Raytheon’s design objective was to strike a balance between the qualities aircraft owners value: cabin size, speed, operating cost, and range which was successfully achieved in the Hawker 4000, a private jet that is strong on all fronts.
Hawker 4000 Cabin
The Hawker 4000’s cabin can carry between 8 and 14 passengers, being 29.5 feet long, 6 feet high and 6.5 feet wide. There is 115 cubic feet of baggage space available in an unpressurized external compartment. All typical amenities are available: fully enclosed lavatory, appliances for hot and cold food preparation, and power plugs.
Hawker 4000 Engines
The Hawker 4000 is powered by 2 Pratt & Whitney Canada PW308A engines, providing 6,900 pounds of thrust each on takeoff. Similar to the PW305 engines used on the Hawker 1000, but producing more thrust, are more economical, and have better temperature margins. They also have improved sealing, aerodynamic, and filtering (to prevent bacteria growth) properties than their predecessor.
Hawker 4000 Runway
The runway requirements for the Hawker 4000 are impressive for a private jet of its size, take off in 5,088 feet on a sea level runway, or in 7,625 feet on a runway at an elevation of 5,000 feet. It can climb directly to 41,000 feet in twenty minutes at its Maximum Takeoff Weight (MTOW) of 36,000 pounds. When loaded to its maximum fuel capacity, it can fly 3,570 miles (3,100 nautical miles) at a speed of .80 Mach.
Hawker 4000 Range
For optimum range cruising it can fly at 430 knots at its maximum flight level of 45,000 feet. Its highest speed cruise is 470 knots at 41,000 feet. The pressurization system is rated to 9.8 psi, so it can maintain a 6,000 foot cabin altitude while flying at 45,000 feet.
Hawker 4000 Performance
For such fast speeds and short takeoff distances Raytheon opted to use composites for almost all Hawker 4000’s components instead of metal. Most of its production is automatically performed by Cincinnati Milicron’s “Viper” system. A seven-axis robot handles the assembly procedures, most notably the final smoothing process. The mandrel is wrapped in carbon fiber tape, then placed inside a clamshell. Air is forced inside the shell during the drying process, resulting in a very smooth final shell. The composites used are extremely strong, light and thin -- the fuselage is only one inch thick. (By comparison, some aluminum fuselages are up to eight inches thick in vital places such as the door).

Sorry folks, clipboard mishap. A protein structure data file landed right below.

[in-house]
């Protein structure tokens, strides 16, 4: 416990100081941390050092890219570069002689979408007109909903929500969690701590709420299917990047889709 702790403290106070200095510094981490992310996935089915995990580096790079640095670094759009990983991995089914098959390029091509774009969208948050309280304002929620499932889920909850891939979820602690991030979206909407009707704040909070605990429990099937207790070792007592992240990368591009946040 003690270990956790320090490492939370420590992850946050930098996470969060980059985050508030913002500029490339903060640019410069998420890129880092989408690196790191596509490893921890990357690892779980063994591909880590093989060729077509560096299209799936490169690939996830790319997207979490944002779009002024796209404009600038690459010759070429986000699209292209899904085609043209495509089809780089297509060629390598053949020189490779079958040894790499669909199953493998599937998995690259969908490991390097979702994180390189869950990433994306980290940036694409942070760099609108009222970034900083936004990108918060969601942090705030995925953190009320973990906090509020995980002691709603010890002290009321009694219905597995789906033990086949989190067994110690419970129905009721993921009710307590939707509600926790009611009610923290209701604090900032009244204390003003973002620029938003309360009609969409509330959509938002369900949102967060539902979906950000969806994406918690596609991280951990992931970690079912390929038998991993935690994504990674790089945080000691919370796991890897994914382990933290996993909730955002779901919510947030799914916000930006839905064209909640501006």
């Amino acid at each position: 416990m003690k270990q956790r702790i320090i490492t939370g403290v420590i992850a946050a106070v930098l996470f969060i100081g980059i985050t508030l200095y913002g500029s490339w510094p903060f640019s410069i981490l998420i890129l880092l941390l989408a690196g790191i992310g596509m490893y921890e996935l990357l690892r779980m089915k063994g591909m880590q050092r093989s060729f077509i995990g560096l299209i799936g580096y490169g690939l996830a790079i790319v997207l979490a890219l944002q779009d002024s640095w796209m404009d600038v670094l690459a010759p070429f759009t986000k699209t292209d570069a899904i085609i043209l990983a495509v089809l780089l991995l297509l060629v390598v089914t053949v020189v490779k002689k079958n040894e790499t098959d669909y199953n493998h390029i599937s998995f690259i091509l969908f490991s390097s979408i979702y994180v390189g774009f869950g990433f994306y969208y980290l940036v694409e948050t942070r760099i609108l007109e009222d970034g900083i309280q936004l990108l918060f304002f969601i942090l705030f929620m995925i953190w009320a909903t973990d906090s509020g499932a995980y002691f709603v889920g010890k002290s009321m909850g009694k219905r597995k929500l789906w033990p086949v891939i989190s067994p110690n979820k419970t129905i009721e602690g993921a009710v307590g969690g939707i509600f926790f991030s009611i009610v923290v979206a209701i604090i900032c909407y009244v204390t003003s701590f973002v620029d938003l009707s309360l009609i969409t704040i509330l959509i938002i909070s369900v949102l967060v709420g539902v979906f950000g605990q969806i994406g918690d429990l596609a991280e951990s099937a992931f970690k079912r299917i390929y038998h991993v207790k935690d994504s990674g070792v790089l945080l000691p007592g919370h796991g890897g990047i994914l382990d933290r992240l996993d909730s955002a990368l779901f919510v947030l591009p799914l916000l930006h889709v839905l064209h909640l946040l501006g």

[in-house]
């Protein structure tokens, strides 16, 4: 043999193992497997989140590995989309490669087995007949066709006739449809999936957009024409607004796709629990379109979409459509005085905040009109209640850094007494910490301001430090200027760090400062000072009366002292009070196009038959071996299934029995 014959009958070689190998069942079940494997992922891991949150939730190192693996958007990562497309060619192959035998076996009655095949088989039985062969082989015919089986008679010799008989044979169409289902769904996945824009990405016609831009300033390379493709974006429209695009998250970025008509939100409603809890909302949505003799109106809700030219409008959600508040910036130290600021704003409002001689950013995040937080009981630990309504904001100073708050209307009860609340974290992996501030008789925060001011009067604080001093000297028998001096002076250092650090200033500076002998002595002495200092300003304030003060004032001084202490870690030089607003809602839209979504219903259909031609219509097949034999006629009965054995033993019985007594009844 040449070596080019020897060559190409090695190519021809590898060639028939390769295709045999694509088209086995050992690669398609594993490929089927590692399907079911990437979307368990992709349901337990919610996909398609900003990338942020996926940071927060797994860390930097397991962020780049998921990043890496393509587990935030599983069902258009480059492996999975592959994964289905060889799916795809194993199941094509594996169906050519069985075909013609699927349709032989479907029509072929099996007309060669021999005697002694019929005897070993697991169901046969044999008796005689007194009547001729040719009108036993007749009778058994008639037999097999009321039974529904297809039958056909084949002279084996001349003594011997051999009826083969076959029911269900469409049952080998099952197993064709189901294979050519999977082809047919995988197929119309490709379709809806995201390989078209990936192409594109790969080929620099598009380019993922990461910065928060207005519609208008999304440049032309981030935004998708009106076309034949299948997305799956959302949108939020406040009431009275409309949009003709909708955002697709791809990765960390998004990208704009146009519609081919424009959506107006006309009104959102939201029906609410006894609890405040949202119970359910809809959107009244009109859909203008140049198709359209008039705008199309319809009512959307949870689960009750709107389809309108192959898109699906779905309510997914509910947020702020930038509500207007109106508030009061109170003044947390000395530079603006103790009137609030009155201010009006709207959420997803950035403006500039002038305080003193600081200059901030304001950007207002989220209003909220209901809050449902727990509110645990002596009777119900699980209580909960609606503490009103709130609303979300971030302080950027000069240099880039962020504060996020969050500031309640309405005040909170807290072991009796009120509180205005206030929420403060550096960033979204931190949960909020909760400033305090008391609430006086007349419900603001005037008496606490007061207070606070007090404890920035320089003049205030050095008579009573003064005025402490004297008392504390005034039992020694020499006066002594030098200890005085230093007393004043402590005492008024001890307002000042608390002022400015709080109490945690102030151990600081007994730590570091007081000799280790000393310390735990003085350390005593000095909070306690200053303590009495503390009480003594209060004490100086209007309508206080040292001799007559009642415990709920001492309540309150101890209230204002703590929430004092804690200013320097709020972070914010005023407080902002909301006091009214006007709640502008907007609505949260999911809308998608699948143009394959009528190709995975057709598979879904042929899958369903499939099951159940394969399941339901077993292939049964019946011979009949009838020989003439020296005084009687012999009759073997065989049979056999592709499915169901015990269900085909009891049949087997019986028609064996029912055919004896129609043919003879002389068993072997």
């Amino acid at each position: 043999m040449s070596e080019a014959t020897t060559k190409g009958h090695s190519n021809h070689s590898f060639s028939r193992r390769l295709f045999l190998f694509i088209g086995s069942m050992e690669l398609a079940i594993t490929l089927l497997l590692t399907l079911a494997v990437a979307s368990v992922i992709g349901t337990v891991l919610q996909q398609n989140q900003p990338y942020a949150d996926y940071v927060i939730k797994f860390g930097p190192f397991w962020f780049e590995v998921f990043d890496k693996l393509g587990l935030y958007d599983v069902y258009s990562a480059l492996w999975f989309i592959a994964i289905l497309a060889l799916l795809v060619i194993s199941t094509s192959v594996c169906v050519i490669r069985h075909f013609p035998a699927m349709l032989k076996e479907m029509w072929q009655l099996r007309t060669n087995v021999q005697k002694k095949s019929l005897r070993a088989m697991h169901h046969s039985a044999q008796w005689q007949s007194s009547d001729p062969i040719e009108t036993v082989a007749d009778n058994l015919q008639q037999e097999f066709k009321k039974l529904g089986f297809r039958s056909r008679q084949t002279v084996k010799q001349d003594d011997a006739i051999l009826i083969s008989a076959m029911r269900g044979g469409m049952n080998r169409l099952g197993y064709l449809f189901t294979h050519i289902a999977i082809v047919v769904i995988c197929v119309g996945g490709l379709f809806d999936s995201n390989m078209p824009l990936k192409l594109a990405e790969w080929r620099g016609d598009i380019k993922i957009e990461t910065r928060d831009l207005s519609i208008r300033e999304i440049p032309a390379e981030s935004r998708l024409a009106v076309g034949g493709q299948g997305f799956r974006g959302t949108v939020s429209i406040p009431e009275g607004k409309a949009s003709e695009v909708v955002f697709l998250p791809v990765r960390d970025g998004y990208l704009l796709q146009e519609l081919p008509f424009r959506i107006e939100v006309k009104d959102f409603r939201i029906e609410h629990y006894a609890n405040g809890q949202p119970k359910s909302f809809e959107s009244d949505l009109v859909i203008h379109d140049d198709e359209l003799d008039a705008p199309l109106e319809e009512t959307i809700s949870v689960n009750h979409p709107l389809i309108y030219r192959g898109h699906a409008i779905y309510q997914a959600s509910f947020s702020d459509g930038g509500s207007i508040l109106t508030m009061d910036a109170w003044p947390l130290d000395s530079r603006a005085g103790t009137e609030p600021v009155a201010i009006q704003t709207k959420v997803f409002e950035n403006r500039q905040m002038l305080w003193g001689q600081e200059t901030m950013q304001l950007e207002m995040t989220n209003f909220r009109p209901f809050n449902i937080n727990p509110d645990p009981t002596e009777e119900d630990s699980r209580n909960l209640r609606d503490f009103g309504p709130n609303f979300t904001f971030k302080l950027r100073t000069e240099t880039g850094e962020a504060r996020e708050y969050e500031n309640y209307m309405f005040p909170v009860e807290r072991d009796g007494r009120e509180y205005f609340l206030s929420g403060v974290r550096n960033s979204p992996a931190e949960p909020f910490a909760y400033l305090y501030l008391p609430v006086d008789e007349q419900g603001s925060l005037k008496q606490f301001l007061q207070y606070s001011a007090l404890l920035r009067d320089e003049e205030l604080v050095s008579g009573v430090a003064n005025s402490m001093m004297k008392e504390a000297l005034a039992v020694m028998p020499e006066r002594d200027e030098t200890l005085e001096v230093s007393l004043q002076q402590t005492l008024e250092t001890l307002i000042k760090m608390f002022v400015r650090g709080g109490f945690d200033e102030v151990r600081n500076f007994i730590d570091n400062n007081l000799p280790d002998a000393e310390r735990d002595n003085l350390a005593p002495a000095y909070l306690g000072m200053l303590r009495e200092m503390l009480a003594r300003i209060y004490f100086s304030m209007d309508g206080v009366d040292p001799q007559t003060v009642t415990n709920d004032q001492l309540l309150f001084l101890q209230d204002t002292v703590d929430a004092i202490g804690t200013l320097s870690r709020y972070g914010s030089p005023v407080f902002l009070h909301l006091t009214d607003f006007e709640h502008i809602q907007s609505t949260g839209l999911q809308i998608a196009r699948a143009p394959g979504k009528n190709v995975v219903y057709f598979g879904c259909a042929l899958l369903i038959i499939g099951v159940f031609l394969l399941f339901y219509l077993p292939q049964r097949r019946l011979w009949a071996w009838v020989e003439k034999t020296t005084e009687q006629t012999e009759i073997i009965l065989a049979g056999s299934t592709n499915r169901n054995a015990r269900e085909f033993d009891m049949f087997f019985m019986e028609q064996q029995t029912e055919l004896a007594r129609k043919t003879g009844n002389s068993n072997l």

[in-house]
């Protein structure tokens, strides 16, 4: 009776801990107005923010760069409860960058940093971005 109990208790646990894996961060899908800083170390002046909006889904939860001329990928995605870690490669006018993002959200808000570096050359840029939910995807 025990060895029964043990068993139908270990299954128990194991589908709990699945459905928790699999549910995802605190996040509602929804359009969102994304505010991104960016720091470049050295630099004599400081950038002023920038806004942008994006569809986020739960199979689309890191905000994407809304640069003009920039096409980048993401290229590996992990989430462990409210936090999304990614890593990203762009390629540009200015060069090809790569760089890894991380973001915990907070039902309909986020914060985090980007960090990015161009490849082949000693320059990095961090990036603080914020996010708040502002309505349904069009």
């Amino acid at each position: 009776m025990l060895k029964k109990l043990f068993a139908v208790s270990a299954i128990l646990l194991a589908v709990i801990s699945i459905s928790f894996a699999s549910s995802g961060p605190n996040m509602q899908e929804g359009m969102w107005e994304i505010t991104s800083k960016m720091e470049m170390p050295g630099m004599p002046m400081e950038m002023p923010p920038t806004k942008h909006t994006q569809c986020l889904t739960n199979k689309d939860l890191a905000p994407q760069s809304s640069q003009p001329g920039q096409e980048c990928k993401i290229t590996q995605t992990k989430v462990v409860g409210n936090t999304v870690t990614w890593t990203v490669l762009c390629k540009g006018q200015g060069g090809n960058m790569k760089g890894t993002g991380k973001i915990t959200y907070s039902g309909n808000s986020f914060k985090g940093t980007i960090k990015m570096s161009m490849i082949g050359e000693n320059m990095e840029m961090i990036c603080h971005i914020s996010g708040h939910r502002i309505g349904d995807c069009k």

Hawker 4000 Features
Other noteworthy features include the new anti-ice system and landing gear. The Hawker 1000 used a more complex KTS weeping-wing anti-ice system, while the 4000 returned to the more conventional bleed-air system for the main parts. A trailing link landing gear makes for smooth taxiing and landings with the standard digital anti-skid system.
Hawker 4000 Avionics
Raytheon selected the Honeywell Primus Epic Avionics Suite for use, integrating and controlling many of the vital functions of the aircraft. It comes standard with a GPS sensor, an FMZ-2000 FMS (Flight Management System), dual auto-throttles, and dual automated flight control systems. Five 8x10 inch flat panel LCDs display all necessary flight information: 2 serve as the primary flight displays, 2 as multi-function displays, and 1 as an EICAS (Engine Indication and Crew Alert System), which cycles through seven pages of systems information. The electronic system displays allow the pilot to control all functions directly from the display.
Hawker 4000 Reputation
Raytheon strikes a good balance between cabin size, range, speed, and economy in the Hawker 4000, with an 8 passenger cabin, a transatlantic range, while still managing to reach speeds of 470 knots. The operating costs are reasonably low with other factors such as runway performance staying highly competitive.